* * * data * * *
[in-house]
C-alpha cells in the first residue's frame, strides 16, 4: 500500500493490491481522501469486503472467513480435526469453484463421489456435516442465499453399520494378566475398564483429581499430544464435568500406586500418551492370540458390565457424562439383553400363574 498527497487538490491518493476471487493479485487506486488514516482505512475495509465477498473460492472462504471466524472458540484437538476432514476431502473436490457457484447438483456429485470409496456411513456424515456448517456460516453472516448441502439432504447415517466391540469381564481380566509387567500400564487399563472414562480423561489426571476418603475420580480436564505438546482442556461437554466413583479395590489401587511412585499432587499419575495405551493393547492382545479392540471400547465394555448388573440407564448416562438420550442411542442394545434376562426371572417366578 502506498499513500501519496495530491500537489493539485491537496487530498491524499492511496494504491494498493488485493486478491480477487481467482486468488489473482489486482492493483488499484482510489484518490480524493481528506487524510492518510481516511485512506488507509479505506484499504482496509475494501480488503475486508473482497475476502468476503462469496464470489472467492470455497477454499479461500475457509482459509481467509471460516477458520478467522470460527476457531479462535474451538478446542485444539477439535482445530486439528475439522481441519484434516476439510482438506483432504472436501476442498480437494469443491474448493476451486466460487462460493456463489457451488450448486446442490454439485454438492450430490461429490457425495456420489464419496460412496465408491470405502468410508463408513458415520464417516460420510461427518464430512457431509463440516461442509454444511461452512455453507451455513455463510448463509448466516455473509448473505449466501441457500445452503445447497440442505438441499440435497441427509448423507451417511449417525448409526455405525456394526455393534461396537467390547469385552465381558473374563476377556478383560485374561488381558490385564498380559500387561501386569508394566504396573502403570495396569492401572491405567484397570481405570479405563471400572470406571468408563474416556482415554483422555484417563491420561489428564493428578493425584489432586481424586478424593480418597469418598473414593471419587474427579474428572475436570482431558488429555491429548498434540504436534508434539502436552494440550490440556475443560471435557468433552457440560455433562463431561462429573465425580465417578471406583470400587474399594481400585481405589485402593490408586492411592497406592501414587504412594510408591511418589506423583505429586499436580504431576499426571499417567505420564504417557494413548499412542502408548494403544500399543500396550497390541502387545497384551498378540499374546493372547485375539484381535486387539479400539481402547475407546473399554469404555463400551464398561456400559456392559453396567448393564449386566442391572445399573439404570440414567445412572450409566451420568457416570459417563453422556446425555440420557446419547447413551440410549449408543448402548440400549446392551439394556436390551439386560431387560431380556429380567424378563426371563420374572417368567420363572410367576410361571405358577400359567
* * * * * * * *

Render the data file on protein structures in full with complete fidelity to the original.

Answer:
[in-house]
C-alpha cells in the first residue's frame, strides 16, 4: 500500500493490491481522501469486503472467513480435526469453484463421489456435516442465499453399520494378566475398564483429581499430544464435568500406586500418551492370540458390565457424562439383553400363574 498527497487538490491518493476471487493479485487506486488514516482505512475495509465477498473460492472462504471466524472458540484437538476432514476431502473436490457457484447438483456429485470409496456411513456424515456448517456460516453472516448441502439432504447415517466391540469381564481380566509387567500400564487399563472414562480423561489426571476418603475420580480436564505438546482442556461437554466413583479395590489401587511412585499432587499419575495405551493393547492382545479392540471400547465394555448388573440407564448416562438420550442411542442394545434376562426371572417366578 502506498499513500501519496495530491500537489493539485491537496487530498491524499492511496494504491494498493488485493486478491480477487481467482486468488489473482489486482492493483488499484482510489484518490480524493481528506487524510492518510481516511485512506488507509479505506484499504482496509475494501480488503475486508473482497475476502468476503462469496464470489472467492470455497477454499479461500475457509482459509481467509471460516477458520478467522470460527476457531479462535474451538478446542485444539477439535482445530486439528475439522481441519484434516476439510482438506483432504472436501476442498480437494469443491474448493476451486466460487462460493456463489457451488450448486446442490454439485454438492450430490461429490457425495456420489464419496460412496465408491470405502468410508463408513458415520464417516460420510461427518464430512457431509463440516461442509454444511461452512455453507451455513455463510448463509448466516455473509448473505449466501441457500445452503445447497440442505438441499440435497441427509448423507451417511449417525448409526455405525456394526455393534461396537467390547469385552465381558473374563476377556478383560485374561488381558490385564498380559500387561501386569508394566504396573502403570495396569492401572491405567484397570481405570479405563471400572470406571468408563474416556482415554483422555484417563491420561489428564493428578493425584489432586481424586478424593480418597469418598473414593471419587474427579474428572475436570482431558488429555491429548498434540504436534508434539502436552494440550490440556475443560471435557468433552457440560455433562463431561462429573465425580465417578471406583470400587474399594481400585481405589485402593490408586492411592497406592501414587504412594510408591511418589506423583505429586499436580504431576499426571499417567505420564504417557494413548499412542502408548494403544500399543500396550497390541502387545497384551498378540499374546493372547485375539484381535486387539479400539481402547475407546473399554469404555463400551464398561456400559456392559453396567448393564449386566442391572445399573439404570440414567445412572450409566451420568457416570459417563453422556446425555440420557446419547447413551440410549449408543448402548440400549446392551439394556436390551439386560431387560431380556429380567424378563426371563420374572417368567420363572410367576410361571405358577400359567